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How a new baby tests a marriage

Trouble in paradise?

by Divine Caroline  |  25392 views  |  0 comments  |      Rate this now! 

By: Laura Roe Stevens for Divine Caroline

I vividly remember how stressed my husband was when I was pregnant in 2001. As my belly expanded, so did his stress level, mainly concerning finances. He helped found a technology start-up two years earlier that rode the roller coaster ride of the boom and crash and my pregnancy came at the tail end—when he was forced to lay off lots of his friends and colleagues and eventually sell the business. It was a stressful time in general; many of our talented friends in California were suddenly faced with pink slips as companies and magazines were closing down everywhere we turned. It certainly was the closest I’ve experienced to a real depression. So, I chocked up all our stress that first year of my son’s life to the times we were facing—until I read something extraordinary. Sixty-seven percent of couples come close to divorce during the first three years of a new baby’s life.

In the first few months after baby’s arrival, between 40 to 70 percent of couples experience “stress, profound conflict, and drops in marital satisfaction,” according to a series of studies conducted over the past thirteen years by The Gottman Institute, a Seattle-based organization co-founded by best-selling authors and psychologists Drs. John and Julie Schwartz Gottman. The Gottman Institute provides couple workshops and individual therapy; they also train mental health professionals. It is most famous, however, for its research-based studies conducted in its “love lab” that came to fame in the Gottman’s best-selling book The Seven Principals for Making Marriage Work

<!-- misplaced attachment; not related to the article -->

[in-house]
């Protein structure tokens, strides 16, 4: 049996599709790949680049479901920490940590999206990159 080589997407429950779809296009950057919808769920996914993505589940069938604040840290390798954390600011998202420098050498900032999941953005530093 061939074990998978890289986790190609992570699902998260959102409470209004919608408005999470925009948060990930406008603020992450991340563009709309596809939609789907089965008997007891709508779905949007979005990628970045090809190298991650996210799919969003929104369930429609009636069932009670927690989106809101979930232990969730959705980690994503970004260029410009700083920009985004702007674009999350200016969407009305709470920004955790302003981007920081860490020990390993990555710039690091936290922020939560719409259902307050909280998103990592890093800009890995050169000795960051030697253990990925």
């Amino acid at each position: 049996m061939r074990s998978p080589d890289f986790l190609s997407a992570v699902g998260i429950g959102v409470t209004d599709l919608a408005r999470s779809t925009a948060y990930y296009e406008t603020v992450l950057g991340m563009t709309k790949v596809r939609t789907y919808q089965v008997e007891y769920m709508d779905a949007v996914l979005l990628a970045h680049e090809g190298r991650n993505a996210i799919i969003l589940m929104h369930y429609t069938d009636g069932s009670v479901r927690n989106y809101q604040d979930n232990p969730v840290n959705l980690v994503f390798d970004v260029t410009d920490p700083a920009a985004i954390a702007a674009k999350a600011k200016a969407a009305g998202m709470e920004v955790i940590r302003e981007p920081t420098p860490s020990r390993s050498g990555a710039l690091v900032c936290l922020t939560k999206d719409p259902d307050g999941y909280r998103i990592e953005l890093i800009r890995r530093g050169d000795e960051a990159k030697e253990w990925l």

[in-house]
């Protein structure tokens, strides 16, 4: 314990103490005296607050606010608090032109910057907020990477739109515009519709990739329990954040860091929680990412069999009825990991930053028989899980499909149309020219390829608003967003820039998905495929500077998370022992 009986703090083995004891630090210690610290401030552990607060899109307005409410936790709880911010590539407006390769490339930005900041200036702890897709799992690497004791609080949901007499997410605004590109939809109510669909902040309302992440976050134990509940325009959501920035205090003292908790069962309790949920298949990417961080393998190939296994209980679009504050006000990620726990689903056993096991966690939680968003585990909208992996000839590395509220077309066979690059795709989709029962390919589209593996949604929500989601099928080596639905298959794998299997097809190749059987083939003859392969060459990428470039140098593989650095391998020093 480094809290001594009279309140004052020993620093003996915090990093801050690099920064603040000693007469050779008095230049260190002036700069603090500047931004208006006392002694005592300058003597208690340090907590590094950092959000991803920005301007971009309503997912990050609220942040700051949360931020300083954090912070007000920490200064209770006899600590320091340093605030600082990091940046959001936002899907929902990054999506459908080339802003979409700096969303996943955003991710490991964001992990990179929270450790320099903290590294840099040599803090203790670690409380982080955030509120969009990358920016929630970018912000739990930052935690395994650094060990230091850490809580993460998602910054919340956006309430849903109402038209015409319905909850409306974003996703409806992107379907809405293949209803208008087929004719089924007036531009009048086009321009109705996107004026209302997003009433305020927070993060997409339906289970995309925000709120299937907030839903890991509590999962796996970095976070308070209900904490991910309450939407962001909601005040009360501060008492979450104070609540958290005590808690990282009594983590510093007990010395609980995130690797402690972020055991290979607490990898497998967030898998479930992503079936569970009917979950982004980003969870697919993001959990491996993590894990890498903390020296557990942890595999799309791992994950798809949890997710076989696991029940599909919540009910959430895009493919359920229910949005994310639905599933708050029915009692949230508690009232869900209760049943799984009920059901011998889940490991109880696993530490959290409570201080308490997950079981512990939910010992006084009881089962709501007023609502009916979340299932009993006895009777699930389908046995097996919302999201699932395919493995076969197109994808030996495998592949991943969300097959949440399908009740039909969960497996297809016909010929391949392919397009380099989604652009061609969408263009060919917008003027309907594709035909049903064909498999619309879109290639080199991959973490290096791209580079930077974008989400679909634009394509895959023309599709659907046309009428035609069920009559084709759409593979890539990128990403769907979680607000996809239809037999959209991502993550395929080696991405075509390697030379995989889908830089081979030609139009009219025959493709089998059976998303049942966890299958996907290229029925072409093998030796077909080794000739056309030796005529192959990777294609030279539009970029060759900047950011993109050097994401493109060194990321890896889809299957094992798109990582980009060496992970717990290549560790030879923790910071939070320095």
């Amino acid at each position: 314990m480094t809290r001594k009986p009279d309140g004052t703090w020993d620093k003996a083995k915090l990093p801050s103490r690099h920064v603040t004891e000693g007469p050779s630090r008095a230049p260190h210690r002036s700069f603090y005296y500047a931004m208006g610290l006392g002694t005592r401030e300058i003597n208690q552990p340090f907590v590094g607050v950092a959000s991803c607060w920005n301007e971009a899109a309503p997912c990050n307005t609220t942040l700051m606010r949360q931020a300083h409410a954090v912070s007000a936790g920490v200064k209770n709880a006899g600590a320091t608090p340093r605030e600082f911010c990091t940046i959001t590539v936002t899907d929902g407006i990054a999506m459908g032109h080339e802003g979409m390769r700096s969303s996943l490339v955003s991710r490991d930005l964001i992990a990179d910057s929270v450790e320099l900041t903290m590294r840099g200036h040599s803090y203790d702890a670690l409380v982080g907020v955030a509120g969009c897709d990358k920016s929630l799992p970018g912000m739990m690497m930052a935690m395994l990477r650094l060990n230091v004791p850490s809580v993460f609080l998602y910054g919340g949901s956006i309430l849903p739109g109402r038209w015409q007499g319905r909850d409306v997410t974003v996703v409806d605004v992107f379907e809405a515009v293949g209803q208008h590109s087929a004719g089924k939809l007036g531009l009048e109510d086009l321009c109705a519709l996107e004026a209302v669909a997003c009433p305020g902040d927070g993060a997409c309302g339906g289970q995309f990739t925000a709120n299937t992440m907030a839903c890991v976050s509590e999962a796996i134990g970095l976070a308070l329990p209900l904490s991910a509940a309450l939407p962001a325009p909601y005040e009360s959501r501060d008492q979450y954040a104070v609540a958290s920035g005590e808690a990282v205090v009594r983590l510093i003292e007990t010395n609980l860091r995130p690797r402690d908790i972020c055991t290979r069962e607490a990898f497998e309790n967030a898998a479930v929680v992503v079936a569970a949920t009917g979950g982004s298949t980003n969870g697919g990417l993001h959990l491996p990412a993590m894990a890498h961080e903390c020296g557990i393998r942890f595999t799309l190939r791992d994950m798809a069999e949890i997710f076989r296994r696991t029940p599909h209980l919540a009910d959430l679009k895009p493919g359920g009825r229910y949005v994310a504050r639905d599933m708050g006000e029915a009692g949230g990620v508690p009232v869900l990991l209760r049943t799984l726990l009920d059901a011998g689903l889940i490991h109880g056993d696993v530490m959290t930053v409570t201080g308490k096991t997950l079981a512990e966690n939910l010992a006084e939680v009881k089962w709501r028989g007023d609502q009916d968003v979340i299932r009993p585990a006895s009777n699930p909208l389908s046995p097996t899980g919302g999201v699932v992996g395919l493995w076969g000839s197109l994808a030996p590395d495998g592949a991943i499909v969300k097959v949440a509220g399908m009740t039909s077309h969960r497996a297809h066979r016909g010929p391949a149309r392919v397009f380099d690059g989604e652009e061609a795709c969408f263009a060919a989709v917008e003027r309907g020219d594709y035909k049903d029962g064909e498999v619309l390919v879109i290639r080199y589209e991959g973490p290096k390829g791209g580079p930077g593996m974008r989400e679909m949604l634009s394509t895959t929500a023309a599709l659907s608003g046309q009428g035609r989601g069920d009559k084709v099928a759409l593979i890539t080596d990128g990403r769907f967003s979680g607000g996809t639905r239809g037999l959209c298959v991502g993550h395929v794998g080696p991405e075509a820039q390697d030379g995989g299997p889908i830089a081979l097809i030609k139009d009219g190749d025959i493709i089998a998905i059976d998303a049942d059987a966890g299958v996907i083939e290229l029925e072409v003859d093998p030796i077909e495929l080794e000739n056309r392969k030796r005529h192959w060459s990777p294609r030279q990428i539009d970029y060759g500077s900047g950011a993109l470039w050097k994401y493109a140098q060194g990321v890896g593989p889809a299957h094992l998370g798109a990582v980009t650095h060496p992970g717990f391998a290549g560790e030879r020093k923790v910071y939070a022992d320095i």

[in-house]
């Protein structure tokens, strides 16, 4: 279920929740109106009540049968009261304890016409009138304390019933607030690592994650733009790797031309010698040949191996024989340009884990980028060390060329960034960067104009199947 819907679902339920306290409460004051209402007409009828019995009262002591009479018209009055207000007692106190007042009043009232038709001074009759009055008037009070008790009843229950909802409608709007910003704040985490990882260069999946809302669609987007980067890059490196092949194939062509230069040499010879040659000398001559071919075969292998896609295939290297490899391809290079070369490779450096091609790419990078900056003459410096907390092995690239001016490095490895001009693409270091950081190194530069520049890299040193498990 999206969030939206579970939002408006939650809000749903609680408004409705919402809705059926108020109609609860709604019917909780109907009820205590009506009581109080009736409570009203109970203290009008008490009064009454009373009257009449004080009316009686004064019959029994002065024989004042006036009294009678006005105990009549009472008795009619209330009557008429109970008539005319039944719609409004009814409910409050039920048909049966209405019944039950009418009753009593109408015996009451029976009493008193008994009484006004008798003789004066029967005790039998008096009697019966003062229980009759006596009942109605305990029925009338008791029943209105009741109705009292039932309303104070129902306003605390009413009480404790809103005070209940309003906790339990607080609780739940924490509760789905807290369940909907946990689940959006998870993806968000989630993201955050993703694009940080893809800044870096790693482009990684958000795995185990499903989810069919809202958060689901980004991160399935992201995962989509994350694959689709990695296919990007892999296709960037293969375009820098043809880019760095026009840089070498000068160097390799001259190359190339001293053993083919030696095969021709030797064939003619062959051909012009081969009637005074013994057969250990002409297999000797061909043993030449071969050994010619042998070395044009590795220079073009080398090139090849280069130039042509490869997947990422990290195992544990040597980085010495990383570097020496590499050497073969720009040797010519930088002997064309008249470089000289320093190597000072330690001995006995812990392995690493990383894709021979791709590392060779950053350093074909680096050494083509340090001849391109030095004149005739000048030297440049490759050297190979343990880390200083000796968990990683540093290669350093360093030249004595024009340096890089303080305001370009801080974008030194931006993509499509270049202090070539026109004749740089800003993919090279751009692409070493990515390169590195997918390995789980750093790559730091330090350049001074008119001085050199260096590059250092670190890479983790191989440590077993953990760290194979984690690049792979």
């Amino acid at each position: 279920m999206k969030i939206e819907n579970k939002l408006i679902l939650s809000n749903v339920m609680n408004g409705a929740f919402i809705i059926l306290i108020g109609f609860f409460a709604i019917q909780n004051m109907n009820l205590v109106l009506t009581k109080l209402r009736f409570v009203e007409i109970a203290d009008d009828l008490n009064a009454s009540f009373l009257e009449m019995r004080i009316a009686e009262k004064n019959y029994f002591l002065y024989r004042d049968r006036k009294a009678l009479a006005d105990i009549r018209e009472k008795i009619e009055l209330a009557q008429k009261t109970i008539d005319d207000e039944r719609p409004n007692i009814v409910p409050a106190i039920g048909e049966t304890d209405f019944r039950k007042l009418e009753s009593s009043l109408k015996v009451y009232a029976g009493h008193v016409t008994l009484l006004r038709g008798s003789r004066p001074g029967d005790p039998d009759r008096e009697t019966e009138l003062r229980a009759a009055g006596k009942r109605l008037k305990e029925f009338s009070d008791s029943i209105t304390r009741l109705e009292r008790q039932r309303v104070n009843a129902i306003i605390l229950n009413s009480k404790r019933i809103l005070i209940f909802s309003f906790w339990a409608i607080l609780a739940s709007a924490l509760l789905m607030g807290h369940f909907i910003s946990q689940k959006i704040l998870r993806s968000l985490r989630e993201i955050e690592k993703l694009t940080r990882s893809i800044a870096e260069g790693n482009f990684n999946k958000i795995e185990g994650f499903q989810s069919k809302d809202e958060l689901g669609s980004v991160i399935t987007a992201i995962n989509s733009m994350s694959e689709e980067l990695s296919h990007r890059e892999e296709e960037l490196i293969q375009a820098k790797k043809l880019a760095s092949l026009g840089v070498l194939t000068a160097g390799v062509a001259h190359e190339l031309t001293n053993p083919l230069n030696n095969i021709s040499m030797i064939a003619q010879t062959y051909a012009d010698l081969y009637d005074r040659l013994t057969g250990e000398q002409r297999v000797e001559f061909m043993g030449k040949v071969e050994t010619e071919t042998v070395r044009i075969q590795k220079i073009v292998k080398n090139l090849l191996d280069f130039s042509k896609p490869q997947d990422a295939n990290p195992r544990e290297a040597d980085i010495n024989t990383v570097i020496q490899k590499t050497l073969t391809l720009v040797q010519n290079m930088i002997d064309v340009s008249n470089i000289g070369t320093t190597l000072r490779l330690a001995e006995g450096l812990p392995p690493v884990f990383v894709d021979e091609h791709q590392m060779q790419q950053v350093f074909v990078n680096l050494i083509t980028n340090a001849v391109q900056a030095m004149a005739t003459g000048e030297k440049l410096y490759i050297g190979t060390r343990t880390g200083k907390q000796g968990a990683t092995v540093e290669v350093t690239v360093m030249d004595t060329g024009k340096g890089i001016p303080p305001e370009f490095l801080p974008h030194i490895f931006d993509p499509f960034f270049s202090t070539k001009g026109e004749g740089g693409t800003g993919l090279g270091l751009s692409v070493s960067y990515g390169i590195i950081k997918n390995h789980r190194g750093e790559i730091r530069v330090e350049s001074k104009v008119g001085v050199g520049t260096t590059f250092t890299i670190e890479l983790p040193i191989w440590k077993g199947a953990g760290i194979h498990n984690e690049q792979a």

Their latest research effort is focused on couple dissatisfaction in the years immediately after having a baby and is outlined in their current book: And Baby Makes Three: The Six-Step Plan for Preserving Marital Intimacy and Rekindling Romance After Baby Arrives.  

“Two-thirds of all parents are significantly dissatisfied in the first year of a new child’s life. How can you be in the other one-third?” asks Carolyn Pirak, director of The Bringing Baby Home project, affiliated with Gottman’s Relationship Institute.

Their research finds that most new moms are unhappy in the first four months of a baby’s life. Dads, however, are unhappy typically when a baby turns nine months old and “dads stay unhappy well into their child’s second year. By the time their child is three, half of the two-thirds [of couples found dissatisfied in the first year of parenthood] are miserable and well on their way to divorce,” Pirak explains.

Some reasons for this include sleep deprivation, irritability, and lack of intimacy and desire—women’s sex drives slow way down through the first three years of a child’s life.

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